But it was the undeniable DNA evidence that ultimately helped the judge convict Pfennig in 2016 and sentence him to 35 years without parole. Combined with his previous convictions, Pfennig's total minimum prison time is 60 years. He will be 103 when he's eligible for release.


As Prosser explained, "Even in the judgment nearly 40 years later, the judge remarked on the fact that it just created so much publicity and anxiety in the community, The South Australian community was just so shocked by what had happened. It was just so hard to fathom."

The judge did give Pfennig the chance to reveal the location of Louise's body prior to sentencing, but he refused. It remains one of many unanswered questions in this case, including how he abducted her in the first place. 

Louise Bell was 10 when she was abducted from her bedroom. Image: SA Police.


Given her sister sleeping a metre away and her parents a room away were undisturbed, the judge said it was likely Louise was enticed - not snatched - from her bed. 

Pfennig was her friend's father. He was a local teacher. He was a respected member of her community.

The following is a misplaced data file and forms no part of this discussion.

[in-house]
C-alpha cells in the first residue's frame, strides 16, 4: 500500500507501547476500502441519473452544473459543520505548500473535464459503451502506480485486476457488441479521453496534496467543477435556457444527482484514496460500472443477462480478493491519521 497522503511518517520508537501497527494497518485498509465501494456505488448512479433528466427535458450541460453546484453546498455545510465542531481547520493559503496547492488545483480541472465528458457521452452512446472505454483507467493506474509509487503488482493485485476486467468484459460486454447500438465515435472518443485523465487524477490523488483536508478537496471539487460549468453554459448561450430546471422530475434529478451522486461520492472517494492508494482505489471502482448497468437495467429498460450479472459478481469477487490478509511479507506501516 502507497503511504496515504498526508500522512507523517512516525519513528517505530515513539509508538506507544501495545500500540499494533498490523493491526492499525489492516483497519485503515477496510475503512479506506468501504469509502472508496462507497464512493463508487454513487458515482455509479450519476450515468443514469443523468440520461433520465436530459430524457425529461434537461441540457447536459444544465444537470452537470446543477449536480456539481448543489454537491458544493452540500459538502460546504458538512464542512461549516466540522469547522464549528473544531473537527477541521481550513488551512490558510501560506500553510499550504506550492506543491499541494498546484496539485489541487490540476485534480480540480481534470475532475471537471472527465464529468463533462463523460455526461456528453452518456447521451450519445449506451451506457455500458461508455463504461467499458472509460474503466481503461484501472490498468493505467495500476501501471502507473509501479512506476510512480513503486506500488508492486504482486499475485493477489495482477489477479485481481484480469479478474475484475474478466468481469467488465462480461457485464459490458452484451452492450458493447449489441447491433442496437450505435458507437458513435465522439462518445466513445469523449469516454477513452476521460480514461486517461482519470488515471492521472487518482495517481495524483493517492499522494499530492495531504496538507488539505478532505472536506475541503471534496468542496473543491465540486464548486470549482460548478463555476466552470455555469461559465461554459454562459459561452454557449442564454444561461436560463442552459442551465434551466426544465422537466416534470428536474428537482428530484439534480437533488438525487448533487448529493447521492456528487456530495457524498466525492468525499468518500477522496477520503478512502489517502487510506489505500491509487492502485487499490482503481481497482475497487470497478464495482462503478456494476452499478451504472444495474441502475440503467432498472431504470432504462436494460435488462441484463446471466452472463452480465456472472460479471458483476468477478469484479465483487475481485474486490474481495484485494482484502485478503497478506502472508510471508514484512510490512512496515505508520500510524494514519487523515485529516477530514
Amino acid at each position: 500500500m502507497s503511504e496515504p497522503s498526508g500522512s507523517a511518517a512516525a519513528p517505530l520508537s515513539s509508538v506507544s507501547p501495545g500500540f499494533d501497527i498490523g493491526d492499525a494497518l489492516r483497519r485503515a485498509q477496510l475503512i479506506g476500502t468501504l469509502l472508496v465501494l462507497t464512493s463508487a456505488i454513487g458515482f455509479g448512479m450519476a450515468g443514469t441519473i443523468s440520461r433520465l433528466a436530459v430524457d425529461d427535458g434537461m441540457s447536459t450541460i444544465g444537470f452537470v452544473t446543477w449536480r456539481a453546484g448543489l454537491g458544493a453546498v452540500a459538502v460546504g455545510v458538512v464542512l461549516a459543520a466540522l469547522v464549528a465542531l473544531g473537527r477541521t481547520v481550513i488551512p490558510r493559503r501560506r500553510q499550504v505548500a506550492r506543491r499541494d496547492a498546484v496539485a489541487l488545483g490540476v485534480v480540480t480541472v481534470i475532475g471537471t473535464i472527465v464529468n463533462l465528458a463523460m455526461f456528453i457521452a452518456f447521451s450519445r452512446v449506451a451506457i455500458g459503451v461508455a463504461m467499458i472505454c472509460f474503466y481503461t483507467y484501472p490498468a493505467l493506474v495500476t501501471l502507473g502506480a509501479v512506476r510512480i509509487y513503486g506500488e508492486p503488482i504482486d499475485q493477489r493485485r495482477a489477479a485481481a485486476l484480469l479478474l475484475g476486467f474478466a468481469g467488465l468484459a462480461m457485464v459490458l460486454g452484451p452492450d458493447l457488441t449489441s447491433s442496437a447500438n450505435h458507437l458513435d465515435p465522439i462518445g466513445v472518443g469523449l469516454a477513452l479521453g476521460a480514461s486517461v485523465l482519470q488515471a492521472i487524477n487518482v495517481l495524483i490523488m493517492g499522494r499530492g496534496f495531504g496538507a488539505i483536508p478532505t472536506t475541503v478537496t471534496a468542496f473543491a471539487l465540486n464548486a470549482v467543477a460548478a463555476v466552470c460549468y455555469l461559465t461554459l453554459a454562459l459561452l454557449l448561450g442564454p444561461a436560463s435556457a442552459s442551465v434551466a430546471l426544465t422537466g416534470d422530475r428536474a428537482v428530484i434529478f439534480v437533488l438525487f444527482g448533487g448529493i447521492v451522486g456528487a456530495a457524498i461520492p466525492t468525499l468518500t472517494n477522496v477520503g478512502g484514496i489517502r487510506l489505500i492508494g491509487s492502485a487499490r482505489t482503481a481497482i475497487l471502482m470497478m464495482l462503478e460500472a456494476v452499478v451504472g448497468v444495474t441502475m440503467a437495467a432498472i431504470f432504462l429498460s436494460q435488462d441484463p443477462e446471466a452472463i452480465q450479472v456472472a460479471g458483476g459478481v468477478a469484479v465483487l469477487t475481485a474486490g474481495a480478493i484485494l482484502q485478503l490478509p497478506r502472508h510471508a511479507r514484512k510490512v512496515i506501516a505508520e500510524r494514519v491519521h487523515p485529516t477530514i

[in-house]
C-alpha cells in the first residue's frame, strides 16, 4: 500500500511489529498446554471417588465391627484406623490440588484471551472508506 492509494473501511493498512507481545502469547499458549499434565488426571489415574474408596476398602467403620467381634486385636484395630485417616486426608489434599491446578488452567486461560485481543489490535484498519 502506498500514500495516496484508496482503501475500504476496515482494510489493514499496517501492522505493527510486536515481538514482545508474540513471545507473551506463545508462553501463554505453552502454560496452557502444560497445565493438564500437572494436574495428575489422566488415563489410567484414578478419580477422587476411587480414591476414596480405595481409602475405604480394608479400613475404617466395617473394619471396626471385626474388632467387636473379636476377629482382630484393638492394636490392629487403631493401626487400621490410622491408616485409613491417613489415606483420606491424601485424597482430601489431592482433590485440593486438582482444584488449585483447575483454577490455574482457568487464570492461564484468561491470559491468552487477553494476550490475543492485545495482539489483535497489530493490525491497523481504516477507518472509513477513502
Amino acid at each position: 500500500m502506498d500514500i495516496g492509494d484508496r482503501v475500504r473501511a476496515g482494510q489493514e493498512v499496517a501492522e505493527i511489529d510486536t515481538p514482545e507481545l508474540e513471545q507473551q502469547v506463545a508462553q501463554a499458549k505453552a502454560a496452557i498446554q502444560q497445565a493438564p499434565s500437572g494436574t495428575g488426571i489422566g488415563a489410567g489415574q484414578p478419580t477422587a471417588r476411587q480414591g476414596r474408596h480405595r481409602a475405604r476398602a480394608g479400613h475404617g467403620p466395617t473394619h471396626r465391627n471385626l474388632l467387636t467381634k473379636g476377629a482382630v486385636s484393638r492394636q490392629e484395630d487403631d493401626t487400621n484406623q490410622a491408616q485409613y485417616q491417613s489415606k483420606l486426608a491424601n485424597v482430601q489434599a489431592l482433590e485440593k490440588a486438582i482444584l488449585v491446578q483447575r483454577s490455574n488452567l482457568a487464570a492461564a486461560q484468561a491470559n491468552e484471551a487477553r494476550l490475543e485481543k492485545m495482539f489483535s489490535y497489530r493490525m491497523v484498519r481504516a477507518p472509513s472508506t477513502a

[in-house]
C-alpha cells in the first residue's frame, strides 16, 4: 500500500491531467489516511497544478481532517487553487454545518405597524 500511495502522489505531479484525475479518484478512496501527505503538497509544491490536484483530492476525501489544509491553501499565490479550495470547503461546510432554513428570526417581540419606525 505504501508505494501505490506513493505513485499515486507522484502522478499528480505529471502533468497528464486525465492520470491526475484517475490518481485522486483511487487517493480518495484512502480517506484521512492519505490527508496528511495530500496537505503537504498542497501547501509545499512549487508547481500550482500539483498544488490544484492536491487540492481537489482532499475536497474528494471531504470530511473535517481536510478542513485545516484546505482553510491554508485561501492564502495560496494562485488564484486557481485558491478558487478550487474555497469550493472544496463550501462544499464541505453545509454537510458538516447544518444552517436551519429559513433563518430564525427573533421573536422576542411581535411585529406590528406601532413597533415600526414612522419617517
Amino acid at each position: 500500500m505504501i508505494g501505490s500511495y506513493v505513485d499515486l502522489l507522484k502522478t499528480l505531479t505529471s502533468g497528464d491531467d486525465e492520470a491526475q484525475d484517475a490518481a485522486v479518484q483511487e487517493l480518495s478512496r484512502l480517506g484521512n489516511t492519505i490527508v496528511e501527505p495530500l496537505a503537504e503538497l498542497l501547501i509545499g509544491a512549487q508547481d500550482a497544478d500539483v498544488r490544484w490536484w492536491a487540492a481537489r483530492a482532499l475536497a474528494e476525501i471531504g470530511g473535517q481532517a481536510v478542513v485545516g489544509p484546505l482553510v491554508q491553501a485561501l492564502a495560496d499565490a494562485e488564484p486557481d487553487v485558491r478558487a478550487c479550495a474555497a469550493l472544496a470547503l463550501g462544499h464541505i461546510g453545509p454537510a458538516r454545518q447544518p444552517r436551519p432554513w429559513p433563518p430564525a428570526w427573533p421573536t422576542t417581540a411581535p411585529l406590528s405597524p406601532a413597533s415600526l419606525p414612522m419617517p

"There was no other explanation as to how Louise could have been abducted in those circumstances without anyone knowing," said Prosser.

"There are many aspects of the case that I don't think we'll ever know the answers to. When Louise was taken? How she was murdered? When she was murdered?

"But at the end of the day, the judge found that he was satisfied beyond reasonable doubt that it was fitting, and he didn't need to answer those specific questions in order to make his finding."

As Justice Micheal David told Pfennig during his sentencing, his was "the most evil of crimes and it was in no way ameliorated by the passage of time.

"The shock and anxiety that your offence caused the South Australian community cannot be compared to the distress that must have been suffered by the parents and family of Louise Bell.

"The effect of my sentence will be that you most certainly spend the rest of your days in jail."

Feature image: SA Police.